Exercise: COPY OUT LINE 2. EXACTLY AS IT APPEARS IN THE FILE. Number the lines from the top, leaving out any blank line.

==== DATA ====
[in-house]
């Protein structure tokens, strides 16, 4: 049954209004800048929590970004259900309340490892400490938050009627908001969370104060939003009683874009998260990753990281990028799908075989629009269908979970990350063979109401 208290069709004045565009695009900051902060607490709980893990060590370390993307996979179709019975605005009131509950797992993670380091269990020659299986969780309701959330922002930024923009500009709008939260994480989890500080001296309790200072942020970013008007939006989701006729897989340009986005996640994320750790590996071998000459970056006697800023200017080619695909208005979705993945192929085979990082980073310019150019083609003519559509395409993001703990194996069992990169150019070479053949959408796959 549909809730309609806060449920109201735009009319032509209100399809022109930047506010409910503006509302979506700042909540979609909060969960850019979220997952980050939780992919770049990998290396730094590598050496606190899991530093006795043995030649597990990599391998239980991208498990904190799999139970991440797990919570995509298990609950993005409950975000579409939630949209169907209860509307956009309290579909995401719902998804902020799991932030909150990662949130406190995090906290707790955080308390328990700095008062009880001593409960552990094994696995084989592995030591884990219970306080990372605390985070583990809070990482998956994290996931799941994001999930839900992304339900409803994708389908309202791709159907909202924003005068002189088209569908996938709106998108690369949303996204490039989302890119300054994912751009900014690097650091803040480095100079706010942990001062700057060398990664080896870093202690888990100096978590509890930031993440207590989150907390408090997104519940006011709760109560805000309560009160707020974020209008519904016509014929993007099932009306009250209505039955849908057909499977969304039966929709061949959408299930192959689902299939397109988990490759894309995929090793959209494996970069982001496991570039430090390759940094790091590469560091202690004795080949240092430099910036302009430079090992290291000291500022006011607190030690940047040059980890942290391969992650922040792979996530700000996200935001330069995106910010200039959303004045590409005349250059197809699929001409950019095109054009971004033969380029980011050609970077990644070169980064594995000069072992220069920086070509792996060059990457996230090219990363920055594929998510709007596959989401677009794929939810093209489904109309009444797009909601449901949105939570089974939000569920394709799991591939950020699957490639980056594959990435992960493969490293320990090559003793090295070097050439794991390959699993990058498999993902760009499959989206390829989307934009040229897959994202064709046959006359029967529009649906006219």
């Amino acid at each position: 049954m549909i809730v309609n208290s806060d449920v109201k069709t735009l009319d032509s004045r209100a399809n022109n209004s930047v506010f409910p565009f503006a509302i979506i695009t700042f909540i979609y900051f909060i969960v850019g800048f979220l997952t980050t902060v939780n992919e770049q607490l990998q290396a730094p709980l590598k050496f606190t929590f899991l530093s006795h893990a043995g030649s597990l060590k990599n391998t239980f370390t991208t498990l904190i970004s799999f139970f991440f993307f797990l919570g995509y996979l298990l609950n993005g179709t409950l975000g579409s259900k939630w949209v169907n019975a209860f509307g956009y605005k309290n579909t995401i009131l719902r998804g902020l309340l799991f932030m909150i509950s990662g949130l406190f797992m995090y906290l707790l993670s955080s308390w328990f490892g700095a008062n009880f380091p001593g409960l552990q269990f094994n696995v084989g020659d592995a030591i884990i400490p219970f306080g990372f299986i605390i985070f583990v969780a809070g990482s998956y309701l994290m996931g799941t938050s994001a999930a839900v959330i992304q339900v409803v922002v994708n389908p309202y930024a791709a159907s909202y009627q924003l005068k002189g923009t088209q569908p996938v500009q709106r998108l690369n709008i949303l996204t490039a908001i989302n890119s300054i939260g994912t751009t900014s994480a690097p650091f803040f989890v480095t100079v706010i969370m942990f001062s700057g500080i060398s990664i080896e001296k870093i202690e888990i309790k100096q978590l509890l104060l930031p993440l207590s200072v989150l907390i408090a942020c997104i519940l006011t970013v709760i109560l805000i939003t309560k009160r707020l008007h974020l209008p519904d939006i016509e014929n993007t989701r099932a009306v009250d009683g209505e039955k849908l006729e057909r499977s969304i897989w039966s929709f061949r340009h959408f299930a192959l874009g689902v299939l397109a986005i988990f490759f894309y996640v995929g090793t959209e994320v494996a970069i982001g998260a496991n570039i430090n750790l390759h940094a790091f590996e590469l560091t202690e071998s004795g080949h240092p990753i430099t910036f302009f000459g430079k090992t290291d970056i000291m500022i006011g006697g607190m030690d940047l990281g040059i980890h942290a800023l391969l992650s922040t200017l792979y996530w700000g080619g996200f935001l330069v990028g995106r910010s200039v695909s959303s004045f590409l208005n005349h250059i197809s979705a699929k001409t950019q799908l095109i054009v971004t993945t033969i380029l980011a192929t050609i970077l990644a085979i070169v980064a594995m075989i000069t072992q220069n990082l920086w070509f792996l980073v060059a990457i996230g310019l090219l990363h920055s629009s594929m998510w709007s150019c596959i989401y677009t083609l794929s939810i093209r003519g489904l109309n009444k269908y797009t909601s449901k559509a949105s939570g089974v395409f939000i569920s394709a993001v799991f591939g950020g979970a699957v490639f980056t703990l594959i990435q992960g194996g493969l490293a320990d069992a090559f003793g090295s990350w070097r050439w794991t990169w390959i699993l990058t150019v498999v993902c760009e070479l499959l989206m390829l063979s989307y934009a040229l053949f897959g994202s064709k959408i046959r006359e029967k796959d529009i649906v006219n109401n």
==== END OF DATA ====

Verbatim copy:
């Protein structure tokens, strides 16, 4: 049954209004800048929590970004259900309340490892400490938050009627908001969370104060939003009683874009998260990753990281990028799908075989629009269908979970990350063979109401 208290069709004045565009695009900051902060607490709980893990060590370390993307996979179709019975605005009131509950797992993670380091269990020659299986969780309701959330922002930024923009500009709008939260994480989890500080001296309790200072942020970013008007939006989701006729897989340009986005996640994320750790590996071998000459970056006697800023200017080619695909208005979705993945192929085979990082980073310019150019083609003519559509395409993001703990194996069992990169150019070479053949959408796959 549909809730309609806060449920109201735009009319032509209100399809022109930047506010409910503006509302979506700042909540979609909060969960850019979220997952980050939780992919770049990998290396730094590598050496606190899991530093006795043995030649597990990599391998239980991208498990904190799999139970991440797990919570995509298990609950993005409950975000579409939630949209169907209860509307956009309290579909995401719902998804902020799991932030909150990662949130406190995090906290707790955080308390328990700095008062009880001593409960552990094994696995084989592995030591884990219970306080990372605390985070583990809070990482998956994290996931799941994001999930839900992304339900409803994708389908309202791709159907909202924003005068002189088209569908996938709106998108690369949303996204490039989302890119300054994912751009900014690097650091803040480095100079706010942990001062700057060398990664080896870093202690888990100096978590509890930031993440207590989150907390408090997104519940006011709760109560805000309560009160707020974020209008519904016509014929993007099932009306009250209505039955849908057909499977969304039966929709061949959408299930192959689902299939397109988990490759894309995929090793959209494996970069982001496991570039430090390759940094790091590469560091202690004795080949240092430099910036302009430079090992290291000291500022006011607190030690940047040059980890942290391969992650922040792979996530700000996200935001330069995106910010200039959303004045590409005349250059197809699929001409950019095109054009971004033969380029980011050609970077990644070169980064594995000069072992220069920086070509792996060059990457996230090219990363920055594929998510709007596959989401677009794929939810093209489904109309009444797009909601449901949105939570089974939000569920394709799991591939950020699957490639980056594959990435992960493969490293320990090559003793090295070097050439794991390959699993990058498999993902760009499959989206390829989307934009040229897959994202064709046959006359029967529009649906006219």